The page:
Abstract, originally published in Epilepsy Research
Ketogenic diet is an effective treatment which has the potential to achieve a significant seizure reduction in drug-resistant epilepsy. The mechanism behind this effect is unclear, but one hypothesis is that the mechanism is anti-inflammatory. In this prospective study on pediatric patients we compared levels of cytokines and chemokines in the cerebrospinal fluid before and after three months on treatment to evaluate a possible anti-inflammatory effect.
We analyzed 34 cytokines and chemokines in the cerebrospinal fluid of pediatric patients (n = 21) with refractory epilepsy by a multiplex assay. Beta-hydroxybutyric acid was measured in blood and cerebrospinal fluid. Seizure frequency in relation to diet treatment was assessed. For 9 different cytokines (CCL 7, CCL 21, CCL 22, CCL 25, CCL 27, IL-2, IL-10, CX3CL1 and MIF), a significant decrease ranging from 7 to 27% was seen after three months as compared to levels before the diet. In contrast, no cytokine displayed a significant increase during diet. A seizure reduction ? 50 % was seen in 15/21 patients (71 %) but no significant differences in cytokine decreases were found between responders and non-responders during treatment. A non-significant trend towards higher initial pre-treatment levels of cytokines was seen in responders, which were reduced following treatment. The levels of betahydroxybutyric acid were not related to seizure response.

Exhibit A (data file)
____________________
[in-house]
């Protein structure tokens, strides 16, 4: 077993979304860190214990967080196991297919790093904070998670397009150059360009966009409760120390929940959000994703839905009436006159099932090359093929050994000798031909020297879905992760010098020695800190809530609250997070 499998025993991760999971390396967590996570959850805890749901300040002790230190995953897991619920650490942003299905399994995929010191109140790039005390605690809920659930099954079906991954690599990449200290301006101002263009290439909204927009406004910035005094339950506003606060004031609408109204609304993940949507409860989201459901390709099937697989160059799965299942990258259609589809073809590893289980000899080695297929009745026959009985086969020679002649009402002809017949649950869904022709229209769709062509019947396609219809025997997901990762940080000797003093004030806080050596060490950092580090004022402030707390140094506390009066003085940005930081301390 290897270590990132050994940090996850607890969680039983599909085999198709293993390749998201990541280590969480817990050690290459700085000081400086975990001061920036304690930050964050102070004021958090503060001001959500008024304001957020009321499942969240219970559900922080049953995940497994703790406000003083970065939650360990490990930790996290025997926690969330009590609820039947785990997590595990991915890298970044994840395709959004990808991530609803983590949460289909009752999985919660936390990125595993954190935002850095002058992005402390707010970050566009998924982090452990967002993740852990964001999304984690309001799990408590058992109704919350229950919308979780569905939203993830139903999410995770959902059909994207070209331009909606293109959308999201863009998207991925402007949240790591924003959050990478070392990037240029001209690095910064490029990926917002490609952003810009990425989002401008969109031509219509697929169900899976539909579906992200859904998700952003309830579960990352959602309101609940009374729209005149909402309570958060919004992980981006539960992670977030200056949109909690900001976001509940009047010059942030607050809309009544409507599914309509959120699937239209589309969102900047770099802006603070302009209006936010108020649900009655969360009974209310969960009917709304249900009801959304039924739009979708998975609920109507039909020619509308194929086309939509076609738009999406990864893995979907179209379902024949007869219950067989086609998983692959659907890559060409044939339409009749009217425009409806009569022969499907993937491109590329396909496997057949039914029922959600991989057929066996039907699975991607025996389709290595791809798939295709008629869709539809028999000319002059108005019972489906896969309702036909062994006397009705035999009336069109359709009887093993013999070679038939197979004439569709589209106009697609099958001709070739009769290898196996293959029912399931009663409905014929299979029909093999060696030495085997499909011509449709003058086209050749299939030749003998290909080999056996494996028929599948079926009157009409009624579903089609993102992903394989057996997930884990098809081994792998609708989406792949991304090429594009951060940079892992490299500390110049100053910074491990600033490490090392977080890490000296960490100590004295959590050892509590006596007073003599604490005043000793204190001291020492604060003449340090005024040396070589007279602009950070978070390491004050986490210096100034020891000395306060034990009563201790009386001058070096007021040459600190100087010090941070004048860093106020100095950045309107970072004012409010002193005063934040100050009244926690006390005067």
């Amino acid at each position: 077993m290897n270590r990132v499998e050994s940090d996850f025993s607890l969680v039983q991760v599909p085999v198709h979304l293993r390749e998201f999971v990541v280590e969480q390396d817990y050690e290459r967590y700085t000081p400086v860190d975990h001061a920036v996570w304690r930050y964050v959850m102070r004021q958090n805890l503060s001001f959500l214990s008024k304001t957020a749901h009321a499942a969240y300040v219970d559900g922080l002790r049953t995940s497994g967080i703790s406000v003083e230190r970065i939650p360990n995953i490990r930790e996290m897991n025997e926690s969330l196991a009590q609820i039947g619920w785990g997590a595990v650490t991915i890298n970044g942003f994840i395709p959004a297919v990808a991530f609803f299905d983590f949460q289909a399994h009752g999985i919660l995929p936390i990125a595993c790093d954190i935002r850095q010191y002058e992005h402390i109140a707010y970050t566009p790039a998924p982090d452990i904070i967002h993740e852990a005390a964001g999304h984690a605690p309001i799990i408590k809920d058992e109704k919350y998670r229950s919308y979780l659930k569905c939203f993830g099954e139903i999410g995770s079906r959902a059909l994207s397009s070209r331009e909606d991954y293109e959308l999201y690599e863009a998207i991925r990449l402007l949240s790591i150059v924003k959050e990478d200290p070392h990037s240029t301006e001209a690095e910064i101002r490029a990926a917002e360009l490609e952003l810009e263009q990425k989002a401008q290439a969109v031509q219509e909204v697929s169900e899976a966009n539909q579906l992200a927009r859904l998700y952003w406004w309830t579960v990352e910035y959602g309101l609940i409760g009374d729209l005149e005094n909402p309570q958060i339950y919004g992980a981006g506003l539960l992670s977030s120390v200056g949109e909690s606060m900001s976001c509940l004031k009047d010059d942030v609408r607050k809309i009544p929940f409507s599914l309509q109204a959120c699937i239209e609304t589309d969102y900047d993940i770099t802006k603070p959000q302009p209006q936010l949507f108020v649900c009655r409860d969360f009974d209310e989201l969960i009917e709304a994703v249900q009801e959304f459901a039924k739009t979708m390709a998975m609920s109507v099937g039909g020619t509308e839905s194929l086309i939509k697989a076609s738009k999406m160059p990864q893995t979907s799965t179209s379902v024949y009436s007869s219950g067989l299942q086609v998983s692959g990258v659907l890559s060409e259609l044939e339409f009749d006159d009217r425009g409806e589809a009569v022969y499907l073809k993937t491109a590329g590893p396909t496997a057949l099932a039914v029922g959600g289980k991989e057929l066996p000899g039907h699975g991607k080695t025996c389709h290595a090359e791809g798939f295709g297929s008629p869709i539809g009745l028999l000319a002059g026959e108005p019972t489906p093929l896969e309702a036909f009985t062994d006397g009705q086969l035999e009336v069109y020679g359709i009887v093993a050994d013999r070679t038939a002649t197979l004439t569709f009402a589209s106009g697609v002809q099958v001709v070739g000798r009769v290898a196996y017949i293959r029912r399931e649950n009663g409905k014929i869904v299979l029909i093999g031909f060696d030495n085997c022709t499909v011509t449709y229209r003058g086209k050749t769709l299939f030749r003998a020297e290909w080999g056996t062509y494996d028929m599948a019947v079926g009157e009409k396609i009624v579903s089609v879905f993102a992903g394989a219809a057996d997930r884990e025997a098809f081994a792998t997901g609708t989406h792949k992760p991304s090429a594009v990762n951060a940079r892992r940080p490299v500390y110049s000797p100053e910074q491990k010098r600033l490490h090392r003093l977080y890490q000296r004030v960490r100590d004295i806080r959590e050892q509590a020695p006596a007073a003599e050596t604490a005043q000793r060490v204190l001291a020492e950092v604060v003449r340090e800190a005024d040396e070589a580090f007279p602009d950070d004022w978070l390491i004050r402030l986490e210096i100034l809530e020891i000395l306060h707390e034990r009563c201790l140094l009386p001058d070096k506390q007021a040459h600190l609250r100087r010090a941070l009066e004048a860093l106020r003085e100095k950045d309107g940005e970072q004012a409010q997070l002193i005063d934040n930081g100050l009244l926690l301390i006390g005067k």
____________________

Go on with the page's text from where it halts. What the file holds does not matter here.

We conclude that while it is not possible to state a primary anti-inflammatory effect by dietary treatment from these data, an unequivocal immunological effect is seen and may be a part of the mechanism of ketogenic dietary treatment.